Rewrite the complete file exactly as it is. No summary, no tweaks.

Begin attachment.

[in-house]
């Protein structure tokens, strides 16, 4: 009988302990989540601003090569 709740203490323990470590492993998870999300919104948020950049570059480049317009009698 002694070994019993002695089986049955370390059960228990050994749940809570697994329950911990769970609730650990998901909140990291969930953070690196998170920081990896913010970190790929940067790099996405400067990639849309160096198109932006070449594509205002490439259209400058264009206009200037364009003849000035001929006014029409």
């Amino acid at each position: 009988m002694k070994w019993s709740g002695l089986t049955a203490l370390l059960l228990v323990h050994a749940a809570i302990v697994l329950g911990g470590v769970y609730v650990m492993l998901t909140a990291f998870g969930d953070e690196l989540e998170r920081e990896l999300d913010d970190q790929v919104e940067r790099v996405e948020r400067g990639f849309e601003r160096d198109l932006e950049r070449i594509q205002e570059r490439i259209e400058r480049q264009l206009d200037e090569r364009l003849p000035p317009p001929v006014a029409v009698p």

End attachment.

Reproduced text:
[in-house]
């Protein structure tokens, strides 16, 4: 009988302990989540601003090569 709740203490323990470590492993998870999300919104948020950049570059480049317009009698 002694070994019993002695089986049955370390059960228990050994749940809570697994329950911990769970609730650990998901909140990291969930953070690196998170920081990896913010970190790929940067790099996405400067990639849309160096198109932006070449594509205002490439259209400058264009206009200037364009003849000035001929006014029409």
């Amino acid at each position: 009988m002694k070994w019993s709740g002695l089986t049955a203490l370390l059960l228990v323990h050994a749940a809570i302990v697994l329950g911990g470590v769970y609730v650990m492993l998901t909140a990291f998870g969930d953070e690196l989540e998170r920081e990896l999300d913010d970190q790929v919104e940067r790099v996405e948020r400067g990639f849309e601003r160096d198109l932006e950049r070449i594509q205002e570059r490439i259209e400058r480049q264009l206009d200037e090569r364009l003849p000035p317009p001929v006014a029409v009698p």